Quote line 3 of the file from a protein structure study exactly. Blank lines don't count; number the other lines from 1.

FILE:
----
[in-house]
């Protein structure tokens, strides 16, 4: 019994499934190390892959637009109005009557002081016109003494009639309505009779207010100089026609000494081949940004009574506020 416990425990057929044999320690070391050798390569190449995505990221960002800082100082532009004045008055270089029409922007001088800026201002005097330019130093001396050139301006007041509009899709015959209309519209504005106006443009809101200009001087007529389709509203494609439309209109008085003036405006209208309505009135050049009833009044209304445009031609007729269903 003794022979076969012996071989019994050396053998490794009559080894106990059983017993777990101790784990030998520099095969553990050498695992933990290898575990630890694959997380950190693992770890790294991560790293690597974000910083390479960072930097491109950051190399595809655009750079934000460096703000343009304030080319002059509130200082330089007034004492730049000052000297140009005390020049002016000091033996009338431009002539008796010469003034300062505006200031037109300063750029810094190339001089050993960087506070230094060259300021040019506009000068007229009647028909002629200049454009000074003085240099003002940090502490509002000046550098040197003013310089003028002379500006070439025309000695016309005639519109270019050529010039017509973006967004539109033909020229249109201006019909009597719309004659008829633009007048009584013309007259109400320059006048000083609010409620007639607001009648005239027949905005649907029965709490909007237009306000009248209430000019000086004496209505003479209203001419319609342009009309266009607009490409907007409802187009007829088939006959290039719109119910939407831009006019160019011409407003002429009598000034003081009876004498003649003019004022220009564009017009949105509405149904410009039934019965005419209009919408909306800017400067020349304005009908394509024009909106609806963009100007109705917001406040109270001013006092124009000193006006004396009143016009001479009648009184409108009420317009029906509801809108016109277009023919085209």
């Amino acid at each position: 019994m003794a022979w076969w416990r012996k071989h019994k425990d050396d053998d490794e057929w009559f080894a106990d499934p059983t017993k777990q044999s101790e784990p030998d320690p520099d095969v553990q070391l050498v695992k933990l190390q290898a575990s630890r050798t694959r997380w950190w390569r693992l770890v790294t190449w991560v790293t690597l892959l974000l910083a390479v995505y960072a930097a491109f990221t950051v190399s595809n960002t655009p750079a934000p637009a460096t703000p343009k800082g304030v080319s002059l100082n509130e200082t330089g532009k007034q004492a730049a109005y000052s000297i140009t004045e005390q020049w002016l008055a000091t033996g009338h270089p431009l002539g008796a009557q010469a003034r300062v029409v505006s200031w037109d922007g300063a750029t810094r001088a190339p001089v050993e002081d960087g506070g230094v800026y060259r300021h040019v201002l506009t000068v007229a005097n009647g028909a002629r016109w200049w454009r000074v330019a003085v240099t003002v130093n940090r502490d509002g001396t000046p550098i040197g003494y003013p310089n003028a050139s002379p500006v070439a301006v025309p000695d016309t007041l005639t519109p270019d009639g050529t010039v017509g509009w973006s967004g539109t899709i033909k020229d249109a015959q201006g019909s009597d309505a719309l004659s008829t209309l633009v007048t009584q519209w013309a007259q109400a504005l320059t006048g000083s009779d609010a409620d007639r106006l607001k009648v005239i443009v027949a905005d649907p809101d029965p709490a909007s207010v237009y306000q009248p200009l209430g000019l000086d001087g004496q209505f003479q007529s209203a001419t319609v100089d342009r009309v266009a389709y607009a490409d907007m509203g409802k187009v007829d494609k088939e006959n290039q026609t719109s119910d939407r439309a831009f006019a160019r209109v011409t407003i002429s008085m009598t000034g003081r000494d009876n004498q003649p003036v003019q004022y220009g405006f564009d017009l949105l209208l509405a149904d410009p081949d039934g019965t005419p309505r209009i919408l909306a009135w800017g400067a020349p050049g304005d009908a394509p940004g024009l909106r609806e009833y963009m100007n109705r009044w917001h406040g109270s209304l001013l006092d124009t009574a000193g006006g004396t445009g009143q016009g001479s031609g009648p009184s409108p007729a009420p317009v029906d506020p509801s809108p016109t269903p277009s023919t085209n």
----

């Amino acid at each position: 019994m003794a022979w076969w416990r012996k071989h019994k425990d050396d053998d490794e057929w009559f080894a106990d499934p059983t017993k777990q044999s101790e784990p030998d320690p520099d095969v553990q070391l050498v695992k933990l190390q290898a575990s630890r050798t694959r997380w950190w390569r693992l770890v790294t190449w991560v790293t690597l892959l974000l910083a390479v995505y960072a930097a491109f990221t950051v190399s595809n960002t655009p750079a934000p637009a460096t703000p343009k800082g304030v080319s002059l100082n509130e200082t330089g532009k007034q004492a730049a109005y000052s000297i140009t004045e005390q020049w002016l008055a000091t033996g009338h270089p431009l002539g008796a009557q010469a003034r300062v029409v505006s200031w037109d922007g300063a750029t810094r001088a190339p001089v050993e002081d960087g506070g230094v800026y060259r300021h040019v201002l506009t000068v007229a005097n009647g028909a002629r016109w200049w454009r000074v330019a003085v240099t003002v130093n940090r502490d509002g001396t000046p550098i040197g003494y003013p310089n003028a050139s002379p500006v070439a301006v025309p000695d016309t007041l005639t519109p270019d009639g050529t010039v017509g509009w973006s967004g539109t899709i033909k020229d249109a015959q201006g019909s009597d309505a719309l004659s008829t209309l633009v007048t009584q519209w013309a007259q109400a504005l320059t006048g000083s009779d609010a409620d007639r106006l607001k009648v005239i443009v027949a905005d649907p809101d029965p709490a909007s207010v237009y306000q009248p200009l209430g000019l000086d001087g004496q209505f003479q007529s209203a001419t319609v100089d342009r009309v266009a389709y607009a490409d907007m509203g409802k187009v007829d494609k088939e006959n290039q026609t719109s119910d939407r439309a831009f006019a160019r209109v011409t407003i002429s008085m009598t000034g003081r000494d009876n004498q003649p003036v003019q004022y220009g405006f564009d017009l949105l209208l509405a149904d410009p081949d039934g019965t005419p309505r209009i919408l909306a009135w800017g400067a020349p050049g304005d009908a394509p940004g024009l909106r609806e009833y963009m100007n109705r009044w917001h406040g109270s209304l001013l006092d124009t009574a000193g006006g004396t445009g009143q016009g001479s031609g009648p009184s409108p007729a009420p317009v029906d506020p509801s809108p016109t269903p277009s023919t085209n």